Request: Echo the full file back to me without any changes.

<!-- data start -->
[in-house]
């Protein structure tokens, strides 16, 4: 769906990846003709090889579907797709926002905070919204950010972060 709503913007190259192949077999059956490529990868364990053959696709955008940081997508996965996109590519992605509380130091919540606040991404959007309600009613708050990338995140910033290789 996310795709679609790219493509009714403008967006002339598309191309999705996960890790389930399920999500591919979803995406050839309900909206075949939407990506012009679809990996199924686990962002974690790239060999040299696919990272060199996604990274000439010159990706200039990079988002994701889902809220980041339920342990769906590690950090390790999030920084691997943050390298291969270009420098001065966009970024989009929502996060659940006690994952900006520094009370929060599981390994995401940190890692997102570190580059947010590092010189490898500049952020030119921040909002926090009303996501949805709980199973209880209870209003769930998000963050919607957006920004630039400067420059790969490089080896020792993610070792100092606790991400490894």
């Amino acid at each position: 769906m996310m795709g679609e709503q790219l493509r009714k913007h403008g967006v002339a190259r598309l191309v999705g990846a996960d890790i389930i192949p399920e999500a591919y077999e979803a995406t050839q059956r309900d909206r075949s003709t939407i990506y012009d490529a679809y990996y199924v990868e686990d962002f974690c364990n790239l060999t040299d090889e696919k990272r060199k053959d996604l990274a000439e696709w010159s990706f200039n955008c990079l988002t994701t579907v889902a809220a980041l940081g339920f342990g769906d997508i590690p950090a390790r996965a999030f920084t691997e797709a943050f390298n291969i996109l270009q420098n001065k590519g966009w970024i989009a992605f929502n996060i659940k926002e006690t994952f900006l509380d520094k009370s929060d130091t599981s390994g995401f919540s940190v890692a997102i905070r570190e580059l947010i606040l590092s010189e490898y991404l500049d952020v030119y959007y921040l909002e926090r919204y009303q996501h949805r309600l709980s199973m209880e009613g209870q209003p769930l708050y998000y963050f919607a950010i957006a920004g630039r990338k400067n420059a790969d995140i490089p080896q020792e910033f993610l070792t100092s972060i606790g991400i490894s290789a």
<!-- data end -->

[in-house]
């Protein structure tokens, strides 16, 4: 769906990846003709090889579907797709926002905070919204950010972060 709503913007190259192949077999059956490529990868364990053959696709955008940081997508996965996109590519992605509380130091919540606040991404959007309600009613708050990338995140910033290789 996310795709679609790219493509009714403008967006002339598309191309999705996960890790389930399920999500591919979803995406050839309900909206075949939407990506012009679809990996199924686990962002974690790239060999040299696919990272060199996604990274000439010159990706200039990079988002994701889902809220980041339920342990769906590690950090390790999030920084691997943050390298291969270009420098001065966009970024989009929502996060659940006690994952900006520094009370929060599981390994995401940190890692997102570190580059947010590092010189490898500049952020030119921040909002926090009303996501949805709980199973209880209870209003769930998000963050919607957006920004630039400067420059790969490089080896020792993610070792100092606790991400490894």
């Amino acid at each position: 769906m996310m795709g679609e709503q790219l493509r009714k913007h403008g967006v002339a190259r598309l191309v999705g990846a996960d890790i389930i192949p399920e999500a591919y077999e979803a995406t050839q059956r309900d909206r075949s003709t939407i990506y012009d490529a679809y990996y199924v990868e686990d962002f974690c364990n790239l060999t040299d090889e696919k990272r060199k053959d996604l990274a000439e696709w010159s990706f200039n955008c990079l988002t994701t579907v889902a809220a980041l940081g339920f342990g769906d997508i590690p950090a390790r996965a999030f920084t691997e797709a943050f390298n291969i996109l270009q420098n001065k590519g966009w970024i989009a992605f929502n996060i659940k926002e006690t994952f900006l509380d520094k009370s929060d130091t599981s390994g995401f919540s940190v890692a997102i905070r570190e580059l947010i606040l590092s010189e490898y991404l500049d952020v030119y959007y921040l909002e926090r919204y009303q996501h949805r309600l709980s199973m209880e009613g209870q209003p769930l708050y998000y963050f919607a950010i957006a920004g630039r990338k400067n420059a790969d995140i490089p080896q020792e910033f993610l070792t100092s972060i606790g991400i490894s290789a």